The wind whipped across the beach that gray day in late February. In New England, the winter sun descends before 5 pm. I came wearing a bikini, but I kept my pants on and rolled them up to my knees. I walked in up to about three inches, and then darted out of the icy water. In and out, in and out, six times. I didn’t get far. Submerging my ankles pushed me to my limit. Meanwhile, the group stayed in fortyish-degree water for fifteen minutes even when the air temperature dipped to the thirties. Some of them even swam. Their heads capped, they walked out radiant, glowing. Mostly women. I had never seen anything more badass.
One of them told me on the beach, “Just keep coming back and go in as much as you can.”
And so it went. I came through February and March and didn’t make it any deeper than my knees. I developed a reputation as a shrieker. I would yell and throw my arms in the air, the 45-degree water an assault on my toes, ankles. and calves, and throw my arms around like a windmill to release the pain. The women taught me how to warm up my feet after plunging (bring bottles of hot water and a basin for a spa bath post-plunge).
My envy grew every trip. This was a higher level of joy these people got out of cold-water plunging than anything I have ever seen from my fellow Americans. The group called themselves “What’s Wrong with These People People?” One day someone shouted to them from a car, “What’s wrong with you people?” The name was born. These were definitely among the more interesting characters I’d met since returning to Rhode Island.
Plungers are not your average people.
One day walking on the beach toward me, the tall, bald Michael the leader of the pack, 68, a retired scientist and high school swim coach, shouted into the air with his arms raised to the sky, “What’s wrong with us? We feel like this! I turn into a love machine. I love everything, the sand, the sky, people! It’s like that! Something about what the cold does to your body unleashes that.”
I made about fifteen attempts between February and April.
One afternoon I drove to the 4 pm meeting spot with the conviction, today will be my breakthrough. I don’t know if I am going to turn into a love machine but I am going to get into the water.
That weekend I happened to read an essay in TheNew York Times about a woman who turned to cold-water therapy after an unimaginable tragedy. Her husband killed their two children and then himself. She had come to stay with her aunt on Long Island and found her way to a small group of her own. I understood the attraction. There had been one day after a writing class when I felt a heavy load of shame in my body after presenting work; intuitively I knew the thing to do to shake off those feelings in my body would be to join the group. Even when I only got into my knees or hips, the cold zapped me like a kind of shock therapy. The sensation was so strong that it wiped away negative emotions and took me right into the present moment.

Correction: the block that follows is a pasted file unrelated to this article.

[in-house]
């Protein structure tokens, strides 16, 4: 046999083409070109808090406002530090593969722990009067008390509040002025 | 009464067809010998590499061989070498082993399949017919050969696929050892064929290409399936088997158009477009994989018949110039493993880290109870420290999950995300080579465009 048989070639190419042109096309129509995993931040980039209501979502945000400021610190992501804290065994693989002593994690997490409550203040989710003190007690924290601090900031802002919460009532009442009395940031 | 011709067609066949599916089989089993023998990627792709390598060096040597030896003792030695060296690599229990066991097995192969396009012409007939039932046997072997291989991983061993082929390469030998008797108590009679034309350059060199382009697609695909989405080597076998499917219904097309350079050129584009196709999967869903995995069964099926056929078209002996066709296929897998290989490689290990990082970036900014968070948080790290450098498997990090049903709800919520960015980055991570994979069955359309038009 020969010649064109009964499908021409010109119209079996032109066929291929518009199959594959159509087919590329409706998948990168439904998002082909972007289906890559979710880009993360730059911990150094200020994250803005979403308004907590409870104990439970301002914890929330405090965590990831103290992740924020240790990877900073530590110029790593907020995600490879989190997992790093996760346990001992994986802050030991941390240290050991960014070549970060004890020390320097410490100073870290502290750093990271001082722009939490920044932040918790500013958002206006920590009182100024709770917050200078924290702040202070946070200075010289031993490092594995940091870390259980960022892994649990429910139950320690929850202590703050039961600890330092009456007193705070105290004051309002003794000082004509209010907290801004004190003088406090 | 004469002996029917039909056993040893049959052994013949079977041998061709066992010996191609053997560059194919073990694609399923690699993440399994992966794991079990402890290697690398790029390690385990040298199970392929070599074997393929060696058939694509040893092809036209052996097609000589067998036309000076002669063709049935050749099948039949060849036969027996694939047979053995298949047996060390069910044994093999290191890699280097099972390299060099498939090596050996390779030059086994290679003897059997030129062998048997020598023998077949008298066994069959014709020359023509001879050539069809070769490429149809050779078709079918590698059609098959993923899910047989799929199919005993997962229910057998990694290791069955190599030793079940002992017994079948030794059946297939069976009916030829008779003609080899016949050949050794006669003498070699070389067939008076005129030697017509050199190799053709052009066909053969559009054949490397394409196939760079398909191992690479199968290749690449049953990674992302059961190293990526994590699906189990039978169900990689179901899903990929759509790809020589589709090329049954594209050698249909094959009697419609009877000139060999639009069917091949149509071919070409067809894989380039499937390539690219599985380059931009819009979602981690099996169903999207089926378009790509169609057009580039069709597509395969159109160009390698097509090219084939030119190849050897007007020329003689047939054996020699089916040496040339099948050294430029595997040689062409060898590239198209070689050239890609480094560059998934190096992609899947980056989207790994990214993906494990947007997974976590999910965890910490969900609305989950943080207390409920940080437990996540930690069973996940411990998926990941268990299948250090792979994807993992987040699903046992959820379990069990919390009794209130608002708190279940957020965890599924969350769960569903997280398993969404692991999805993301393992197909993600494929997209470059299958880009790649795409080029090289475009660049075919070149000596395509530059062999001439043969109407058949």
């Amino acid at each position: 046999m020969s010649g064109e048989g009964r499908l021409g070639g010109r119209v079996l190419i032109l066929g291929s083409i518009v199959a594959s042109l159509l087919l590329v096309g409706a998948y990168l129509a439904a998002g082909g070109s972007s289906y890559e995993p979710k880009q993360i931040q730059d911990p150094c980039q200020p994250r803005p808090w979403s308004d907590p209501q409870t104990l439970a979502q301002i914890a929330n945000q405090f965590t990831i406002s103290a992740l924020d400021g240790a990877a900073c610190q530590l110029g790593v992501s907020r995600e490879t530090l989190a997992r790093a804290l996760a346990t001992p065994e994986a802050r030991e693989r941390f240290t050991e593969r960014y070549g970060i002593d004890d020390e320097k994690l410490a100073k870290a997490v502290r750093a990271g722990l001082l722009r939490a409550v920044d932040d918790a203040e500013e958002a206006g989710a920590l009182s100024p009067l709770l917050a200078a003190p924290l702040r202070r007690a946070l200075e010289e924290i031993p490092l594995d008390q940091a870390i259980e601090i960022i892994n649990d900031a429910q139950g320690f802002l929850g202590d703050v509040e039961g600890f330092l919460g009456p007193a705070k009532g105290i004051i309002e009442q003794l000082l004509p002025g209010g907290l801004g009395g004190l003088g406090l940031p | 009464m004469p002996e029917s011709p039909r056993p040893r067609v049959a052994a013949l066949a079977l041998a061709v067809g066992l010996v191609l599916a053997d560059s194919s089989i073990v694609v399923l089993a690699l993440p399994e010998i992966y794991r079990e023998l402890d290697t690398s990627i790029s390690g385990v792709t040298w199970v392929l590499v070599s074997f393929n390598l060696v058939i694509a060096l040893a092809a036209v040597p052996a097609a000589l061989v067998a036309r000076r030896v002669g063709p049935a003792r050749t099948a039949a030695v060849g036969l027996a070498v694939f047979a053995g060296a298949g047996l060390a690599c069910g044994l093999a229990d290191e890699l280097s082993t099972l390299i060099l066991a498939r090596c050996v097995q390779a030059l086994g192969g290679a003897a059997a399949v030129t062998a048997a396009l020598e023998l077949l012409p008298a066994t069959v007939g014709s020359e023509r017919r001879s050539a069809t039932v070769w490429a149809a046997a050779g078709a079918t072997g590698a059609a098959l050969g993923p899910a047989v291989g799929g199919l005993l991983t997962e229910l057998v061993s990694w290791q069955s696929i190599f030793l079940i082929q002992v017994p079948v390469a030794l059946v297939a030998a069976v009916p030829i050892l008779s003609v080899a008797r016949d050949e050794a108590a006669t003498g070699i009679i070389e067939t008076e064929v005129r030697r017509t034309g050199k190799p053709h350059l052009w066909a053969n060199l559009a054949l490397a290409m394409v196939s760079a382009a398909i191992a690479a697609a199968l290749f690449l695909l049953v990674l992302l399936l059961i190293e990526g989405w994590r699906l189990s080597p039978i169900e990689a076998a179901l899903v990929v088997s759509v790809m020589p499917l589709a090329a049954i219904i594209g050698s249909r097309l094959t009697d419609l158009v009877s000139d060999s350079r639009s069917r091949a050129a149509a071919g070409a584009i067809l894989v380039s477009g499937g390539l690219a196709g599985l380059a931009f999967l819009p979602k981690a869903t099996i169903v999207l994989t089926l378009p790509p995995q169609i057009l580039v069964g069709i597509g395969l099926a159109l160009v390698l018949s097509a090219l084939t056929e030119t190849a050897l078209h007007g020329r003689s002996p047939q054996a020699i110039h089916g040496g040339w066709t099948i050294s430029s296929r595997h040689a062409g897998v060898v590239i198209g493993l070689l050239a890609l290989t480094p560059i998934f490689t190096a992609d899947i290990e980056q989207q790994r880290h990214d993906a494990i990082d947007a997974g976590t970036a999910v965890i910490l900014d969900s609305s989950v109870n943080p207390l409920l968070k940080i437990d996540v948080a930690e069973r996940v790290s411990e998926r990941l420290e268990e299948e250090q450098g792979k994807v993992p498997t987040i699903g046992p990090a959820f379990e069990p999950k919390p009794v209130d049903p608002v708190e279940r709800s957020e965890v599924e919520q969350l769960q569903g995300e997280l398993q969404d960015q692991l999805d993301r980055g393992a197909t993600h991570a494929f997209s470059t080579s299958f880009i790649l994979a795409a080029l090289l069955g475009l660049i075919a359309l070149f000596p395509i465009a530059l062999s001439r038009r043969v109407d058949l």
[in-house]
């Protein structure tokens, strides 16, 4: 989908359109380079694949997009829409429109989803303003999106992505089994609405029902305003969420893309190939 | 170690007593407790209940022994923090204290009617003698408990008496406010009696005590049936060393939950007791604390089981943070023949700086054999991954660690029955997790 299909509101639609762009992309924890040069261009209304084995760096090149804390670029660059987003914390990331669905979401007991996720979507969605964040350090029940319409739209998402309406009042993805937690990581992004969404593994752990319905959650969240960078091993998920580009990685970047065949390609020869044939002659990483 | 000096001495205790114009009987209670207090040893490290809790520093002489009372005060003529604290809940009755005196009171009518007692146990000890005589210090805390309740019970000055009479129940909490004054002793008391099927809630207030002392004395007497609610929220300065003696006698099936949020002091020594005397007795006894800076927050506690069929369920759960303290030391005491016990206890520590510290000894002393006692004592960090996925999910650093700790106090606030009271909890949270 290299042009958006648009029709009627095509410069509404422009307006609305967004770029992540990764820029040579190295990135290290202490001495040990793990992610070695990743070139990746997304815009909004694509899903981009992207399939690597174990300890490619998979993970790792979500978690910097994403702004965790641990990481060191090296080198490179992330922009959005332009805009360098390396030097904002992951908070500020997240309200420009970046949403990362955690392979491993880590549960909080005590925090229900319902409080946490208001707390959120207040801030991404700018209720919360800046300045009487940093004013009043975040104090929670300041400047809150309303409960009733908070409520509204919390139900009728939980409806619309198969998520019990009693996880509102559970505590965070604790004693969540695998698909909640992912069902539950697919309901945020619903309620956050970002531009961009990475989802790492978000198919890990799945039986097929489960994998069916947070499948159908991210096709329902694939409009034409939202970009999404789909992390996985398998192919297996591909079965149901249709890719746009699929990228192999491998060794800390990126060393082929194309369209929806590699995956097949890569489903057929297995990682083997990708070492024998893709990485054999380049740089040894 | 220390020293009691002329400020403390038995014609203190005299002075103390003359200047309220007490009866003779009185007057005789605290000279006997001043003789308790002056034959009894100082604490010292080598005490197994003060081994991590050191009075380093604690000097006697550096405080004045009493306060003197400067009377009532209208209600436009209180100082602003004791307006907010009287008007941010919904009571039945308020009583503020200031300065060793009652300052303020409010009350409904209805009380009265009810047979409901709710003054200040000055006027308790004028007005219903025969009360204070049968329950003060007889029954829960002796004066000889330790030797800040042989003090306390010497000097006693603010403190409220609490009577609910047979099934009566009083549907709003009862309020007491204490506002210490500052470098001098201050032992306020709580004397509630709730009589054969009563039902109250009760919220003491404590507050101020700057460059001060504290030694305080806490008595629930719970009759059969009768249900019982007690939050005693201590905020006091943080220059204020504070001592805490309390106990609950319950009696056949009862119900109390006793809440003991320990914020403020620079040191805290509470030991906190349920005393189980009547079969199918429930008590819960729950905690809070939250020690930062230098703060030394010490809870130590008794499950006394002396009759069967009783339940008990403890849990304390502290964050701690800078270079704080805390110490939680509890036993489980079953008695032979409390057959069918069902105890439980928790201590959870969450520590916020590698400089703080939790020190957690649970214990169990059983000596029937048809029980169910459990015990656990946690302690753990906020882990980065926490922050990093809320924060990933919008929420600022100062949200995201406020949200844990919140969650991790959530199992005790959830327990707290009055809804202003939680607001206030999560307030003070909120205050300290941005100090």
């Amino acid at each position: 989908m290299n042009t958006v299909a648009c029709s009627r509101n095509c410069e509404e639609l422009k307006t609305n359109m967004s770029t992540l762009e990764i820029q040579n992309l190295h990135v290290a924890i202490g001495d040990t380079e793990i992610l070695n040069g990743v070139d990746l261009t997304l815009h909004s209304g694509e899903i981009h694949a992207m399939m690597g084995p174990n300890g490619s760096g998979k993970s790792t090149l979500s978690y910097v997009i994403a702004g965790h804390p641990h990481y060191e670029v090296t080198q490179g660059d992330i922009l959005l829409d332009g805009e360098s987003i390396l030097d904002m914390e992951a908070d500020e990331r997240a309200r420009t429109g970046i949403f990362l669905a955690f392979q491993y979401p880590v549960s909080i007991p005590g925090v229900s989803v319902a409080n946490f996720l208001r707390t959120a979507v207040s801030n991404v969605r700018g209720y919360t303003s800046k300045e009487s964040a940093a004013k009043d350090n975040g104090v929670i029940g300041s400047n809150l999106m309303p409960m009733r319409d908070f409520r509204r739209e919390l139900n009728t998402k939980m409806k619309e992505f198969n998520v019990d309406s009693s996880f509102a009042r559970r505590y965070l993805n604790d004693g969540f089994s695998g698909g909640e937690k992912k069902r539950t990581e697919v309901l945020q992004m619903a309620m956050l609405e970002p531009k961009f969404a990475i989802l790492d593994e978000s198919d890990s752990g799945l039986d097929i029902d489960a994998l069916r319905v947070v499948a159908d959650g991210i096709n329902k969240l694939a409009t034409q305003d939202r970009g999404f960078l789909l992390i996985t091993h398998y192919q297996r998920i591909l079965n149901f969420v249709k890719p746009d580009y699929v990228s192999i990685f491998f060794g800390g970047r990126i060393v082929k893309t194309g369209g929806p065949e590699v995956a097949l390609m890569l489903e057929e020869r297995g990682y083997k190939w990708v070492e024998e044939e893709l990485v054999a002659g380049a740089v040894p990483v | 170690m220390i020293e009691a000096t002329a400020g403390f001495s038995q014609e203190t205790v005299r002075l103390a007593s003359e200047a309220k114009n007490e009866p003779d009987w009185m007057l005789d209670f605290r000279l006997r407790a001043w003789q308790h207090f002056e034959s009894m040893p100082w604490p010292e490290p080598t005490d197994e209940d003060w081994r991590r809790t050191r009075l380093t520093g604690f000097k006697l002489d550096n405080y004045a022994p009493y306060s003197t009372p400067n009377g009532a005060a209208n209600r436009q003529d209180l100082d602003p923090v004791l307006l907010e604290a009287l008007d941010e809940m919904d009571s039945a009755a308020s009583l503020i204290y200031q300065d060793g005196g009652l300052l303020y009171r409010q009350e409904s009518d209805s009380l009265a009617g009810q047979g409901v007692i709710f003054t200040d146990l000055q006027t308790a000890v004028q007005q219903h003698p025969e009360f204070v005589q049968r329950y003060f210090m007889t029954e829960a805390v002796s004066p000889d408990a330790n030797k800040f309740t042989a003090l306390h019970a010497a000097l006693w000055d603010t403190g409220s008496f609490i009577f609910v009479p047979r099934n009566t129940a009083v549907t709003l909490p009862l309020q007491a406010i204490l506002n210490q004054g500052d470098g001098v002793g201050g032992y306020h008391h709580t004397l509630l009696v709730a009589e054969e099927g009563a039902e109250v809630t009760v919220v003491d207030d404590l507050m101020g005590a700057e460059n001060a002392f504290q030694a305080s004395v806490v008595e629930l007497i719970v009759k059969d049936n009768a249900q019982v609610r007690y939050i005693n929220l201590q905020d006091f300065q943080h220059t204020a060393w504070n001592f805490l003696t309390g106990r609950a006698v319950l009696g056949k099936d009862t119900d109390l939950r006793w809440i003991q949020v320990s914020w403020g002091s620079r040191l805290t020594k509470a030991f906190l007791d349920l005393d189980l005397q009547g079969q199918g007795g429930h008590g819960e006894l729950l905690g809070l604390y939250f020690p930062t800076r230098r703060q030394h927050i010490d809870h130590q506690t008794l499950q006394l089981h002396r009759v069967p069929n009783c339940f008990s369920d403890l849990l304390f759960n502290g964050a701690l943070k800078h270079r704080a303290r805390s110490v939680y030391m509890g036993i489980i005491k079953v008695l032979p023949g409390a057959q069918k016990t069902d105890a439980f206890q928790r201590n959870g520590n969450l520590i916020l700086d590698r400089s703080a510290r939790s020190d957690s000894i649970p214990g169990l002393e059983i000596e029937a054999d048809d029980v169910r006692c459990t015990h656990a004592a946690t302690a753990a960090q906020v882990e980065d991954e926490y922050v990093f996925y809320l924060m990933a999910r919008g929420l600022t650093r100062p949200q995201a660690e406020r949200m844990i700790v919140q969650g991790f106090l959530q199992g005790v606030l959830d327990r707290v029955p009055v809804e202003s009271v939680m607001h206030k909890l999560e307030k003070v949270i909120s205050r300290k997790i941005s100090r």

The obliterating quality of the cold water renewed me, even when I didn’t get all the way in.
Inside that gorgeous essay about grief, I found a simple tip.
The writer said, get into shoulder level and breathe thirty seconds to get to the other side. OK, I thought, I will try.
That April afternoon in Jamestown seven of us met. It was a windy, sunny day, on the brink of spring. The water registered at forty-five degrees, bath-like compared to the thirty-nine when I started coming in February.
I walked in with the group further than ever before past my knees, past my hips, and let the water shock my belly. My hands presented the biggest challenge. They hurt the most. I didn’t want to put them in. But I did. I submerged my hands and then my shoulders, breathing to a count of thirty. Around twenty-nine, the pain gave way to vibrating numbness on my skin. A minute or two after counting, the strangest thing happened. My inner fire lit. Somewhere deep inside of my guts a heat built, a contrast to the cold water surrounding me, and the dark water turning into a strangely silky viscous thing. I started to float with happiness, this bizarre combination of cold water surrounding me, a furnace within.